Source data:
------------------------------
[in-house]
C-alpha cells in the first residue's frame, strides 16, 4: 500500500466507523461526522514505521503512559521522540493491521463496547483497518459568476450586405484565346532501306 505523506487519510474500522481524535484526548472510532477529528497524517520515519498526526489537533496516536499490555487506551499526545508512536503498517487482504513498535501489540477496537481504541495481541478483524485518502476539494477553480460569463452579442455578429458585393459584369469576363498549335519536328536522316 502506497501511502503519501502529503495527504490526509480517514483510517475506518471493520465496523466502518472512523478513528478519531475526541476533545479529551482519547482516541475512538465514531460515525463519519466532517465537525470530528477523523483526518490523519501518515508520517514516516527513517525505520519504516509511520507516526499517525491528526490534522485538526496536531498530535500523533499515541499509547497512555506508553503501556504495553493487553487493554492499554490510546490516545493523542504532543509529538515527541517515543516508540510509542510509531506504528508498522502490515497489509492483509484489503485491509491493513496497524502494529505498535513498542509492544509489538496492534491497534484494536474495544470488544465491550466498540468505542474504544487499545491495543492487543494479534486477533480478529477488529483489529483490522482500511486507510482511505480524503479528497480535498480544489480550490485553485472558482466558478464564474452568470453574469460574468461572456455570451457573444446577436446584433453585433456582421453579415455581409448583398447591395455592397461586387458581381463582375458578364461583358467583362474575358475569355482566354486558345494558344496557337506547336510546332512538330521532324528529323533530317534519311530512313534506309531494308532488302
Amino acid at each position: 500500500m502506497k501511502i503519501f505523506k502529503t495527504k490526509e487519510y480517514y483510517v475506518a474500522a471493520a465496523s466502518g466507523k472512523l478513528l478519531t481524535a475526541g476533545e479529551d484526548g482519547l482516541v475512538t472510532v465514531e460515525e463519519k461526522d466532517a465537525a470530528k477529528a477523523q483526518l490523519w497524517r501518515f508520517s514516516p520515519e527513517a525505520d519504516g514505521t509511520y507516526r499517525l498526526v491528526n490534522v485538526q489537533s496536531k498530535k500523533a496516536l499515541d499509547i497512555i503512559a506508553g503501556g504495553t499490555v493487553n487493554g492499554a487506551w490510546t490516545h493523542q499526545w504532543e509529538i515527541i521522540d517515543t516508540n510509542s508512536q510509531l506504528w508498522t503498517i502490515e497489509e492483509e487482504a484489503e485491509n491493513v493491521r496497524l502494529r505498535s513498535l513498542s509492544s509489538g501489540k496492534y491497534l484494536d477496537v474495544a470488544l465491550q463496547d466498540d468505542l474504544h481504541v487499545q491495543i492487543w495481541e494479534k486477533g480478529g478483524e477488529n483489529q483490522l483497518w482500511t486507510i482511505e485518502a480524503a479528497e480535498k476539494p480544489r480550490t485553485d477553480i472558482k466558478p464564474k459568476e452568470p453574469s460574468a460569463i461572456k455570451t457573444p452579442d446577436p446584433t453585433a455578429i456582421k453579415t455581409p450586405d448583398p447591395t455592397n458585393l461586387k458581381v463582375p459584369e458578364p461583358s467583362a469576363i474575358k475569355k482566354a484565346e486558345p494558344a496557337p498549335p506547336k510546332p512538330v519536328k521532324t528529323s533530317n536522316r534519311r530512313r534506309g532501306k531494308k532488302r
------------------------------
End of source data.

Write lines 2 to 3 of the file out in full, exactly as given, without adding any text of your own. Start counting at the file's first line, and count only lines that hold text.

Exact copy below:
C-alpha cells in the first residue's frame, strides 16, 4: 500500500466507523461526522514505521503512559521522540493491521463496547483497518459568476450586405484565346532501306 505523506487519510474500522481524535484526548472510532477529528497524517520515519498526526489537533496516536499490555487506551499526545508512536503498517487482504513498535501489540477496537481504541495481541478483524485518502476539494477553480460569463452579442455578429458585393459584369469576363498549335519536328536522316 502506497501511502503519501502529503495527504490526509480517514483510517475506518471493520465496523466502518472512523478513528478519531475526541476533545479529551482519547482516541475512538465514531460515525463519519466532517465537525470530528477523523483526518490523519501518515508520517514516516527513517525505520519504516509511520507516526499517525491528526490534522485538526496536531498530535500523533499515541499509547497512555506508553503501556504495553493487553487493554492499554490510546490516545493523542504532543509529538515527541517515543516508540510509542510509531506504528508498522502490515497489509492483509484489503485491509491493513496497524502494529505498535513498542509492544509489538496492534491497534484494536474495544470488544465491550466498540468505542474504544487499545491495543492487543494479534486477533480478529477488529483489529483490522482500511486507510482511505480524503479528497480535498480544489480550490485553485472558482466558478464564474452568470453574469460574468461572456455570451457573444446577436446584433453585433456582421453579415455581409448583398447591395455592397461586387458581381463582375458578364461583358467583362474575358475569355482566354486558345494558344496557337506547336510546332512538330521532324528529323533530317534519311530512313534506309531494308532488302
Amino acid at each position: 500500500m502506497k501511502i503519501f505523506k502529503t495527504k490526509e487519510y480517514y483510517v475506518a474500522a471493520a465496523s466502518g466507523k472512523l478513528l478519531t481524535a475526541g476533545e479529551d484526548g482519547l482516541v475512538t472510532v465514531e460515525e463519519k461526522d466532517a465537525a470530528k477529528a477523523q483526518l490523519w497524517r501518515f508520517s514516516p520515519e527513517a525505520d519504516g514505521t509511520y507516526r499517525l498526526v491528526n490534522v485538526q489537533s496536531k498530535k500523533a496516536l499515541d499509547i497512555i503512559a506508553g503501556g504495553t499490555v493487553n487493554g492499554a487506551w490510546t490516545h493523542q499526545w504532543e509529538i515527541i521522540d517515543t516508540n510509542s508512536q510509531l506504528w508498522t503498517i502490515e497489509e492483509e487482504a484489503e485491509n491493513v493491521r496497524l502494529r505498535s513498535l513498542s509492544s509489538g501489540k496492534y491497534l484494536d477496537v474495544a470488544l465491550q463496547d466498540d468505542l474504544h481504541v487499545q491495543i492487543w495481541e494479534k486477533g480478529g478483524e477488529n483489529q483490522l483497518w482500511t486507510i482511505e485518502a480524503a479528497e480535498k476539494p480544489r480550490t485553485d477553480i472558482k466558478p464564474k459568476e452568470p453574469s460574468a460569463i461572456k455570451t457573444p452579442d446577436p446584433t453585433a455578429i456582421k453579415t455581409p450586405d448583398p447591395t455592397n458585393l461586387k458581381v463582375p459584369e458578364p461583358s467583362a469576363i474575358k475569355k482566354a484565346e486558345p494558344a496557337p498549335p506547336k510546332p512538330v519536328k521532324t528529323s533530317n536522316r534519311r530512313r534506309g532501306k531494308k532488302r